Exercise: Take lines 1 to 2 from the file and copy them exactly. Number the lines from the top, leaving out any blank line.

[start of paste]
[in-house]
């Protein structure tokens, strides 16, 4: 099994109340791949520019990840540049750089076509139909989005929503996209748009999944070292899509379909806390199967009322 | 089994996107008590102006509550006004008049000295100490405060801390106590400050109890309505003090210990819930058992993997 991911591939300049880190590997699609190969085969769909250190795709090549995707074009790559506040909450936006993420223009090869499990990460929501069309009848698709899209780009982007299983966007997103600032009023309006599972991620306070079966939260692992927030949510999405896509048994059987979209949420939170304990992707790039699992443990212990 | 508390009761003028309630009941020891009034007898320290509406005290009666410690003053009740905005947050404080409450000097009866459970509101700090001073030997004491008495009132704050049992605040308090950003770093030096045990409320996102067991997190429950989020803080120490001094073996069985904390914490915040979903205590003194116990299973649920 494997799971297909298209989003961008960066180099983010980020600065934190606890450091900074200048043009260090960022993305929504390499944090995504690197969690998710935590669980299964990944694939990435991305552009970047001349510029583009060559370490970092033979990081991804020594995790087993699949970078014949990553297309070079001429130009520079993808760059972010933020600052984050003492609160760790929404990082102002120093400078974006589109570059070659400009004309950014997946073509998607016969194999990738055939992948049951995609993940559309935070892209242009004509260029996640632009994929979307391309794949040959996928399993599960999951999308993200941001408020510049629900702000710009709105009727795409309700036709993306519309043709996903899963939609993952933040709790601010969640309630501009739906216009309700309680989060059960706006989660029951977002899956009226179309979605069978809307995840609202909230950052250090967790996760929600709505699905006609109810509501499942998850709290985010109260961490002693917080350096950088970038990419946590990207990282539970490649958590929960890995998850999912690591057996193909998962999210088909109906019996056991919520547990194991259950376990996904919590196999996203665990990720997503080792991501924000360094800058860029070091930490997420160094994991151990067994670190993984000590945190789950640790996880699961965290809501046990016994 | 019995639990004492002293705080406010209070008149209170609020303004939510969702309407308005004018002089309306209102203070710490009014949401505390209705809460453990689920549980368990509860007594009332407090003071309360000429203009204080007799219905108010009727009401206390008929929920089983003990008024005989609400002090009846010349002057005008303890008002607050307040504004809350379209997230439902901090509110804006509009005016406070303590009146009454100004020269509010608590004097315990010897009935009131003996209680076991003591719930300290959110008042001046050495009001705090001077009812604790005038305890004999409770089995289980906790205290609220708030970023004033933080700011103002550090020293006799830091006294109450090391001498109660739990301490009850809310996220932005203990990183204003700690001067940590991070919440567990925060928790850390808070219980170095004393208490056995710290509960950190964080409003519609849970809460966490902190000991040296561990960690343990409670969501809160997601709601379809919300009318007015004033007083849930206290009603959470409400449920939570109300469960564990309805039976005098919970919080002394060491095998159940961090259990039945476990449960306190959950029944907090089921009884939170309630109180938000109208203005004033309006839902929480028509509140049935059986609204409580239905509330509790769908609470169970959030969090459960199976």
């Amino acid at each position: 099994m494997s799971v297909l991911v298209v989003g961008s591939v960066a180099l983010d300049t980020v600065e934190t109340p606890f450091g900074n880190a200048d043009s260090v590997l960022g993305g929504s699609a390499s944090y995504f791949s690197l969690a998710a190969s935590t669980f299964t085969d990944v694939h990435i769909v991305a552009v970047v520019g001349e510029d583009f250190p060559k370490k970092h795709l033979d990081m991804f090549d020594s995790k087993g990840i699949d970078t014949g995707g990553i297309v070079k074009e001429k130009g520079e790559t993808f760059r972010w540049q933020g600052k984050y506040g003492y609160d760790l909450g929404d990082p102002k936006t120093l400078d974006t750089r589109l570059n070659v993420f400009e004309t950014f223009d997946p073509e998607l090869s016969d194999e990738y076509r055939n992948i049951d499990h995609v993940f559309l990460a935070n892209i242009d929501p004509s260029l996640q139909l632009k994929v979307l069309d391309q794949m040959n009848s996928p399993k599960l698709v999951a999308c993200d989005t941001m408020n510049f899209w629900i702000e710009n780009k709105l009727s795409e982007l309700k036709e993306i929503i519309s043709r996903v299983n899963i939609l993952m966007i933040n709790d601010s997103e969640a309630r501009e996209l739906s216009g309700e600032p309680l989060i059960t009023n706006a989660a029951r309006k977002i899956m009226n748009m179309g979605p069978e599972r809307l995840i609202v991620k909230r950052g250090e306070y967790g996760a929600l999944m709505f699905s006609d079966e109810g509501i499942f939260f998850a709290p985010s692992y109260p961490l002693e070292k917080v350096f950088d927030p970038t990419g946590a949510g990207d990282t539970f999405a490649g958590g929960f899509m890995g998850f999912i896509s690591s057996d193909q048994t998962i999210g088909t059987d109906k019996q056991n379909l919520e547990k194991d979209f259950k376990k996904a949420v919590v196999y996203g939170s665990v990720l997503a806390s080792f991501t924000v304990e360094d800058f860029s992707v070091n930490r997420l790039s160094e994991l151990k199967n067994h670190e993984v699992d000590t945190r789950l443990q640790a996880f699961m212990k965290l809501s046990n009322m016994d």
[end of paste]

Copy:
[in-house]
């Protein structure tokens, strides 16, 4: 099994109340791949520019990840540049750089076509139909989005929503996209748009999944070292899509379909806390199967009322 | 089994996107008590102006509550006004008049000295100490405060801390106590400050109890309505003090210990819930058992993997 991911591939300049880190590997699609190969085969769909250190795709090549995707074009790559506040909450936006993420223009090869499990990460929501069309009848698709899209780009982007299983966007997103600032009023309006599972991620306070079966939260692992927030949510999405896509048994059987979209949420939170304990992707790039699992443990212990 | 508390009761003028309630009941020891009034007898320290509406005290009666410690003053009740905005947050404080409450000097009866459970509101700090001073030997004491008495009132704050049992605040308090950003770093030096045990409320996102067991997190429950989020803080120490001094073996069985904390914490915040979903205590003194116990299973649920 494997799971297909298209989003961008960066180099983010980020600065934190606890450091900074200048043009260090960022993305929504390499944090995504690197969690998710935590669980299964990944694939990435991305552009970047001349510029583009060559370490970092033979990081991804020594995790087993699949970078014949990553297309070079001429130009520079993808760059972010933020600052984050003492609160760790929404990082102002120093400078974006589109570059070659400009004309950014997946073509998607016969194999990738055939992948049951995609993940559309935070892209242009004509260029996640632009994929979307391309794949040959996928399993599960999951999308993200941001408020510049629900702000710009709105009727795409309700036709993306519309043709996903899963939609993952933040709790601010969640309630501009739906216009309700309680989060059960706006989660029951977002899956009226179309979605069978809307995840609202909230950052250090967790996760929600709505699905006609109810509501499942998850709290985010109260961490002693917080350096950088970038990419946590990207990282539970490649958590929960890995998850999912690591057996193909998962999210088909109906019996056991919520547990194991259950376990996904919590196999996203665990990720997503080792991501924000360094800058860029070091930490997420160094994991151990067994670190993984000590945190789950640790996880699961965290809501046990016994 | 019995639990004492002293705080406010209070008149209170609020303004939510969702309407308005004018002089309306209102203070710490009014949401505390209705809460453990689920549980368990509860007594009332407090003071309360000429203009204080007799219905108010009727009401206390008929929920089983003990008024005989609400002090009846010349002057005008303890008002607050307040504004809350379209997230439902901090509110804006509009005016406070303590009146009454100004020269509010608590004097315990010897009935009131003996209680076991003591719930300290959110008042001046050495009001705090001077009812604790005038305890004999409770089995289980906790205290609220708030970023004033933080700011103002550090020293006799830091006294109450090391001498109660739990301490009850809310996220932005203990990183204003700690001067940590991070919440567990925060928790850390808070219980170095004393208490056995710290509960950190964080409003519609849970809460966490902190000991040296561990960690343990409670969501809160997601709601379809919300009318007015004033007083849930206290009603959470409400449920939570109300469960564990309805039976005098919970919080002394060491095998159940961090259990039945476990449960306190959950029944907090089921009884939170309630109180938000109208203005004033309006839902929480028509509140049935059986609204409580239905509330509790769908609470169970959030969090459960199976």